I’ve checked the date, twice, it’s not April, so that must mean that Google, Amazon and Apple along with the Zigbee Alliance really did just announce a join open-source partnership to develop a new Smart Home Connectivity Standard. Yes, that’s right a single, open, standards-based, non-proprietary technology being jointly developed by some of the biggest names in technology, in 2019.
For those familiar with the IoT you’ll know that the ecosystem is made up of a hodgepodge of mix and match technologies that somehow you as the end-user have to integrate with your chosen front end. There’s WiFi, Bluetooth, Zigbee, Z-Wave and a myriad of other named and unnamed protocols. Today’s announcement to form “Project Connected Home over IP” is a serious attempt to create a uniform standard.
The new standard will be based on the current Internet Protocol (IP) which brings with it many advantages from increased end to end security, significant knowledge of the protocol and how it works, easy to adapt infrastructure to support a new standard and quicker time to market. According to the new Connected Home over IP (CHoIP) FAQ what the collusion will be developing is a base underlying communication protocol, and then enabling that protocol to be used over multiple existing communication technologies.
What does that mean? CHoIP will allow devices to communicate over technologies such as Wi-Fi, Thread, Bluetooth LE as well as standard Ethernet, Cellular, Broadband and ” other technologies”. CHoIP promises that their implementation will be ‘hubless’ meaning that it won’t require a specific protocol gateway to be used, but it will still need some sort of connectivity hub, depending on the implemented technology.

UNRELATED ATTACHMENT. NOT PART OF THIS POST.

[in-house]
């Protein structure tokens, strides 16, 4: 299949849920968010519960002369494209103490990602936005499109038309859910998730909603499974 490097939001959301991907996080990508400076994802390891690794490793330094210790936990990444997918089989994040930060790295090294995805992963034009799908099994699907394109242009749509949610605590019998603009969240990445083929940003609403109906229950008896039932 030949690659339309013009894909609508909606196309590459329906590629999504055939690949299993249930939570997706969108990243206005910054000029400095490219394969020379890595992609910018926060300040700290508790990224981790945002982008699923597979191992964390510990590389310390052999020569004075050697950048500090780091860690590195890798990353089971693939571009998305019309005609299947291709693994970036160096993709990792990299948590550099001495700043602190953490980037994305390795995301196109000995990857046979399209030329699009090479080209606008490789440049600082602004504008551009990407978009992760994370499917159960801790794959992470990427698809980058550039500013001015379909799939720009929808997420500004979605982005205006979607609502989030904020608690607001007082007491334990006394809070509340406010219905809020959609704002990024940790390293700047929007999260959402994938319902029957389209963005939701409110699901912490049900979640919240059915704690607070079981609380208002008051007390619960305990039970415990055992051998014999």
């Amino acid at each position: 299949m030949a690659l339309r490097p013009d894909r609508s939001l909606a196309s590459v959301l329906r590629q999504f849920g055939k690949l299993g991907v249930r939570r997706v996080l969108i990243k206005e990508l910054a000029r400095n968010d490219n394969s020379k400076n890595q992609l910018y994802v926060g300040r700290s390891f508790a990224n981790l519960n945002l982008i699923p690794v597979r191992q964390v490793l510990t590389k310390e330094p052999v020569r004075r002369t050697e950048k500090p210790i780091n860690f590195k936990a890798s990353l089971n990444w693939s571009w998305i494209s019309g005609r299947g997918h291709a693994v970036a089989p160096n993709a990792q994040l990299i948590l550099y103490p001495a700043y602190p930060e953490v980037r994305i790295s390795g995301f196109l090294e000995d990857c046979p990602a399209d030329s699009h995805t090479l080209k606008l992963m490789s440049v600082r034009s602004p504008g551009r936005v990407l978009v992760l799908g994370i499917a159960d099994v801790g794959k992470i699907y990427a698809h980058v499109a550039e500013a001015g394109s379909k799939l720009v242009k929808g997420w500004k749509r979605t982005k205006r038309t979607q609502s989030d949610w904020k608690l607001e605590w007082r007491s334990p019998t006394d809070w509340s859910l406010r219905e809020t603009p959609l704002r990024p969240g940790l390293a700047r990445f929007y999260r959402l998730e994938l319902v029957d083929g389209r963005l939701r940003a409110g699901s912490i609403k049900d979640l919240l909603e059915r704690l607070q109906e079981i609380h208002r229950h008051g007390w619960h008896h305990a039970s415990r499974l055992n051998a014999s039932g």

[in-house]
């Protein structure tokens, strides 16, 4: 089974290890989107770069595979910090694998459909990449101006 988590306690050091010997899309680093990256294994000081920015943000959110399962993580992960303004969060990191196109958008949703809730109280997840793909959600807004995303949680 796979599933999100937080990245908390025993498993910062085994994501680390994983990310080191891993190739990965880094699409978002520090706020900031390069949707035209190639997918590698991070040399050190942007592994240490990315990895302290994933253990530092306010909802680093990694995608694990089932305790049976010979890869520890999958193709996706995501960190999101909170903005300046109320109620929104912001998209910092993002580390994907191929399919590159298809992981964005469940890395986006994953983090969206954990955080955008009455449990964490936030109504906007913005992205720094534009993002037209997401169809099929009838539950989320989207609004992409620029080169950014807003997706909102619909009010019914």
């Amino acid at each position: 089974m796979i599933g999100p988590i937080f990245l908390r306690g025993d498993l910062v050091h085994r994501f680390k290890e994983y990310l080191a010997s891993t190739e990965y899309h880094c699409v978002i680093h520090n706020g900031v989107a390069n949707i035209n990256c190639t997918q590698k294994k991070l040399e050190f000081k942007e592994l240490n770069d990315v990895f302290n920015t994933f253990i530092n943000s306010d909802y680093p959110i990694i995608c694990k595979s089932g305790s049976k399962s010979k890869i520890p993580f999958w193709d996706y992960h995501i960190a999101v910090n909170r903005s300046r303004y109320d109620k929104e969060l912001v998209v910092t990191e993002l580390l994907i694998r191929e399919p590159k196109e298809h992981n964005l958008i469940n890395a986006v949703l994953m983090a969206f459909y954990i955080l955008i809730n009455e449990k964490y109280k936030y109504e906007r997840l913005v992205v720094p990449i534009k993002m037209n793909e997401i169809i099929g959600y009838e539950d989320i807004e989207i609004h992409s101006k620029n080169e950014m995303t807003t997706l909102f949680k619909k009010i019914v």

We have to admit we’re not thrilled at the idea of a Wi-Fi implementation of a Smart Home. If you’ve ever had too many devices on your Wi-Fi at once you know how completely unreliable the network gets with constant drop outs across your devices. I managed to max out my entire network with just 42 devices on the network, a decent IoT set up can have double that number of devices.
The end goal is a safer more secure and more interoperable ecosystem for the consumer to use. The project aims to create truly interoperable devices for the IoT that will then work on any platform, eg Google’s Assistant or Amazon’s Alexa, and provide the same or similar setup and user experience. It’s a surprisingly consumer-focused move, but one we welcome all the same.
Certified devices will not need to implement all connectivity methods to be certified, they will, however, have to adopt the unified IP based protocol. It’s kind of like everyone agreeing to speak the same language, but being told they can talk over the phone, or face to face, or via Duo, how they connect is irrelevant, just that they are speaking the same language.
It’s day one for the project, but we wish them well and hope to see some movement out of them soon. With so many connection standards being accepted this is going to be a very interesting project to watch, between power usage, known max device limitation and other hurdles it will be exciting to see a full home IoT standard emerge.